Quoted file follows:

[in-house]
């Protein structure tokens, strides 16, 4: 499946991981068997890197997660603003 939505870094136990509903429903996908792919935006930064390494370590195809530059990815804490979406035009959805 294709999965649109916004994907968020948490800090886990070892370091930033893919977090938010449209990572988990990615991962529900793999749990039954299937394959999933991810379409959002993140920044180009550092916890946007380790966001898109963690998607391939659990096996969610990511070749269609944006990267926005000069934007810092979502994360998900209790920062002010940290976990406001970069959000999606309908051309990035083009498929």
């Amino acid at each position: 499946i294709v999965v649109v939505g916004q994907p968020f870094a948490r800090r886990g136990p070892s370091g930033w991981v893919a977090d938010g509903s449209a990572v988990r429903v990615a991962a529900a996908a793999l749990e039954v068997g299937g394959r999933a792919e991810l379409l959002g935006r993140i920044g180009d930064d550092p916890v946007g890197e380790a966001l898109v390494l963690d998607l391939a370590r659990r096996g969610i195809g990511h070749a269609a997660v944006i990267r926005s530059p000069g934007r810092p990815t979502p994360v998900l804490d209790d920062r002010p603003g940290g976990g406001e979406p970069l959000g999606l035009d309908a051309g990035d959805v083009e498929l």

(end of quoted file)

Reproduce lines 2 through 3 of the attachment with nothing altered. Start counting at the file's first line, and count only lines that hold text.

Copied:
């Protein structure tokens, strides 16, 4: 499946991981068997890197997660603003 939505870094136990509903429903996908792919935006930064390494370590195809530059990815804490979406035009959805 294709999965649109916004994907968020948490800090886990070892370091930033893919977090938010449209990572988990990615991962529900793999749990039954299937394959999933991810379409959002993140920044180009550092916890946007380790966001898109963690998607391939659990096996969610990511070749269609944006990267926005000069934007810092979502994360998900209790920062002010940290976990406001970069959000999606309908051309990035083009498929």
């Amino acid at each position: 499946i294709v999965v649109v939505g916004q994907p968020f870094a948490r800090r886990g136990p070892s370091g930033w991981v893919a977090d938010g509903s449209a990572v988990r429903v990615a991962a529900a996908a793999l749990e039954v068997g299937g394959r999933a792919e991810l379409l959002g935006r993140i920044g180009d930064d550092p916890v946007g890197e380790a966001l898109v390494l963690d998607l391939a370590r659990r096996g969610i195809g990511h070749a269609a997660v944006i990267r926005s530059p000069g934007r810092p990815t979502p994360v998900l804490d209790d920062r002010p603003g940290g976990g406001e979406p970069l959000g999606l035009d309908a051309g990035d959805v083009e498929l």